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Title: MEMS-based thin-film solid-oxide fuel cells

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Publication Date:
Research Org.:
Energy Frontier Research Centers (EFRC) (United States). Center on Nanostructuring for Efficient Energy Conversion (CNEEC)
Sponsoring Org.:
USDOE Office of Science (SC), Basic Energy Sciences (BES) (SC-22)
OSTI Identifier:
DOE Contract Number:
Resource Type:
Journal Article
Resource Relation:
Journal Name: MRS Bulletin; Journal Volume: 39; Journal Issue: 09; Related Information: CNEEC partners with Stanford University (lead); Carnegie Institution at Stanford; Technical University of Denmark
Country of Publication:
United States
catalysis (heterogeneous), solar (fuels), photosynthesis (natural and artificial), bio-inspired, electrodes - solar, defects, charge transport, materials and chemistry by design, synthesis (novel materials)

Citation Formats

An, Jihwan, Shim, Joon Hyung, Kim, Young-Beom, Park, Joong Sun, Lee, Wonyoung, Gür, Turgut M., and Prinz, Fritz B. MEMS-based thin-film solid-oxide fuel cells. United States: N. p., 2014. Web. doi:10.1557/mrs.2014.171.
An, Jihwan, Shim, Joon Hyung, Kim, Young-Beom, Park, Joong Sun, Lee, Wonyoung, Gür, Turgut M., & Prinz, Fritz B. MEMS-based thin-film solid-oxide fuel cells. United States. doi:10.1557/mrs.2014.171.
An, Jihwan, Shim, Joon Hyung, Kim, Young-Beom, Park, Joong Sun, Lee, Wonyoung, Gür, Turgut M., and Prinz, Fritz B. Mon . "MEMS-based thin-film solid-oxide fuel cells". United States. doi:10.1557/mrs.2014.171.
title = {MEMS-based thin-film solid-oxide fuel cells},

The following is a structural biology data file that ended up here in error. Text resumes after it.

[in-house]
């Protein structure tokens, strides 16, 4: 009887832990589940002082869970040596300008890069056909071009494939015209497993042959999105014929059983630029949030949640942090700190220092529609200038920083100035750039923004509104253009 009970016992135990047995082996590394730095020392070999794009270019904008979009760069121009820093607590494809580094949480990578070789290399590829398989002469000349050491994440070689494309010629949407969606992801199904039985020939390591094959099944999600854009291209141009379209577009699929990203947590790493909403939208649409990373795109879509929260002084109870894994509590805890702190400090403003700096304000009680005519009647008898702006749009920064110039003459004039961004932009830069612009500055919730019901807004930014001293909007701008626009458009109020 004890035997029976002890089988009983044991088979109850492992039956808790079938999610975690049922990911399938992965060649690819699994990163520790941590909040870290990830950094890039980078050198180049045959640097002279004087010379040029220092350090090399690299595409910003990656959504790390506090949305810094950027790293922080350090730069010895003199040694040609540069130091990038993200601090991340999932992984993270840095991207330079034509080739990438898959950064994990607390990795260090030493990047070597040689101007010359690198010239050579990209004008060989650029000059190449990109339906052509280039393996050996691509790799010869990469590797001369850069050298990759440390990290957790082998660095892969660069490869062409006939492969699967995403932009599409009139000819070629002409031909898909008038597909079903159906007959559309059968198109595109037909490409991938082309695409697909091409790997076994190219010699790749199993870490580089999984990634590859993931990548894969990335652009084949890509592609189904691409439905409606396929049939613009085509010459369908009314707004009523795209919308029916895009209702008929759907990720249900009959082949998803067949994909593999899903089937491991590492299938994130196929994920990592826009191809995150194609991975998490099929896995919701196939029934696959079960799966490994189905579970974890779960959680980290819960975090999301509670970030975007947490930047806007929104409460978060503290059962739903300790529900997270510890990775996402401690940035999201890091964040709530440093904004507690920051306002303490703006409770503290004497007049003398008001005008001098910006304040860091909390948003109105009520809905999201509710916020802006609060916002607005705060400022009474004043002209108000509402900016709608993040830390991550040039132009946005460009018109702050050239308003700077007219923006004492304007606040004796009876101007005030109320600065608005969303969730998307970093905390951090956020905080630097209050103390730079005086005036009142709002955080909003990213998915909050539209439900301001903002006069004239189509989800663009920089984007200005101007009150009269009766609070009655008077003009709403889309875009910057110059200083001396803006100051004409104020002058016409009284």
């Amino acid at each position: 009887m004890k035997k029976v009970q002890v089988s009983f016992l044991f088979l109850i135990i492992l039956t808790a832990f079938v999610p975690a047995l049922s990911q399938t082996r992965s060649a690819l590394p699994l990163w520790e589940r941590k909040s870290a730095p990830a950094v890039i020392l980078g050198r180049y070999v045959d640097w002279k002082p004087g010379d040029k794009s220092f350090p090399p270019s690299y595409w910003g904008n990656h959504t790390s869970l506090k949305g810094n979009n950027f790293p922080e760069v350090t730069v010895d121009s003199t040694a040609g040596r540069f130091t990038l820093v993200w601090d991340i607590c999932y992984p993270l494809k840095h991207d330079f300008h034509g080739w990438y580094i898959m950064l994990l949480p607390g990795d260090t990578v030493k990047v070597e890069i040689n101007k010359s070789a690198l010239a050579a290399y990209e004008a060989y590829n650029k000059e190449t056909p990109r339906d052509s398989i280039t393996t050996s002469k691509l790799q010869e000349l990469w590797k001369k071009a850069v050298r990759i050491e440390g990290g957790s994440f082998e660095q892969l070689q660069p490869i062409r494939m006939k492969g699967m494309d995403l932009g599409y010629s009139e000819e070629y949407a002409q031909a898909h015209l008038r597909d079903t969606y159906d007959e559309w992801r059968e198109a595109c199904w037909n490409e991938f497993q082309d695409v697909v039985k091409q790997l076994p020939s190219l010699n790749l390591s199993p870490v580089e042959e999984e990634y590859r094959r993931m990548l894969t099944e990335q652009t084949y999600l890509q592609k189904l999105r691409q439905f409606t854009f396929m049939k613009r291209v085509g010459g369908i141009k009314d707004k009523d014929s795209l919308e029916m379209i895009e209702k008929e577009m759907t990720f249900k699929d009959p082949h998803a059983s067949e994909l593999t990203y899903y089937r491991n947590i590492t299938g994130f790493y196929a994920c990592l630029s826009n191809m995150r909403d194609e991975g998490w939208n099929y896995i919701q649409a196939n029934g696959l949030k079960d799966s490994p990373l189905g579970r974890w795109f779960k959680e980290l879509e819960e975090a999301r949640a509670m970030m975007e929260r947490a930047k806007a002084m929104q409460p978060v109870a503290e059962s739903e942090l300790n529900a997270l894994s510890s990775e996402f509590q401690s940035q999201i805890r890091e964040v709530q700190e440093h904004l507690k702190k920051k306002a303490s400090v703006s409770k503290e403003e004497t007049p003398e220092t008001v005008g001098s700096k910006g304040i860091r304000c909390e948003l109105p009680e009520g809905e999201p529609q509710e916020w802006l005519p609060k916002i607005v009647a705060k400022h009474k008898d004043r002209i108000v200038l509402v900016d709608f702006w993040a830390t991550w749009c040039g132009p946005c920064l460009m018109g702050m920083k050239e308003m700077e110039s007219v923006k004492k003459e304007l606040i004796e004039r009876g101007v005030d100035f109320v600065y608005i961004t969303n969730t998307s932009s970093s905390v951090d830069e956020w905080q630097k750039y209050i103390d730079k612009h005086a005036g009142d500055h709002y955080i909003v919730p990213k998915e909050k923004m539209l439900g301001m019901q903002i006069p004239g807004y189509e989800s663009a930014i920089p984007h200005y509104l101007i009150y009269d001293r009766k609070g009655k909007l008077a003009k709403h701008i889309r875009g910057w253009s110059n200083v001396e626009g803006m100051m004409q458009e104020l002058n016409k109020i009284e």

author = {An, Jihwan and Shim, Joon Hyung and Kim, Young-Beom and Park, Joong Sun and Lee, Wonyoung and Gür, Turgut M. and Prinz, Fritz B.},
abstractNote = {},
doi = {10.1557/mrs.2014.171},
journal = {MRS Bulletin},
number = 09,
volume = 39,
place = {United States},
year = {Mon Sep 01 00:00:00 EDT 2014},
month = {Mon Sep 01 00:00:00 EDT 2014}
  • Nanostructured ZrO{sub 2} thin films were prepared by thermal atomic layer deposition (ALD) and by plasma-enhanced atomic layer deposition (PEALD). The effects of the deposition conditions of temperature, reactant, plasma power, and duration upon the physical and chemical properties of ZrO{sub 2} films were investigated. The ZrO{sub 2} films by PEALD were polycrystalline and had low contamination, rough surfaces, and relatively large grains. Increasing the plasma power and duration led to a clear polycrystalline structure with relatively large grains due to the additional energy imparted by the plasma. After characterization, the films were incorporated as electrolytes in thin film solidmore » oxide fuel cells, and the performance was measured at 500 °C. Despite similar structure and cathode morphology of the cells studied, the thin film solid oxide fuel cell with the ZrO{sub 2} thin film electrolyte by the thermal ALD at 250 °C exhibited the highest power density (38 mW/cm{sup 2}) because of the lowest average grain size at cathode/electrolyte interface.« less
  • No abstract prepared.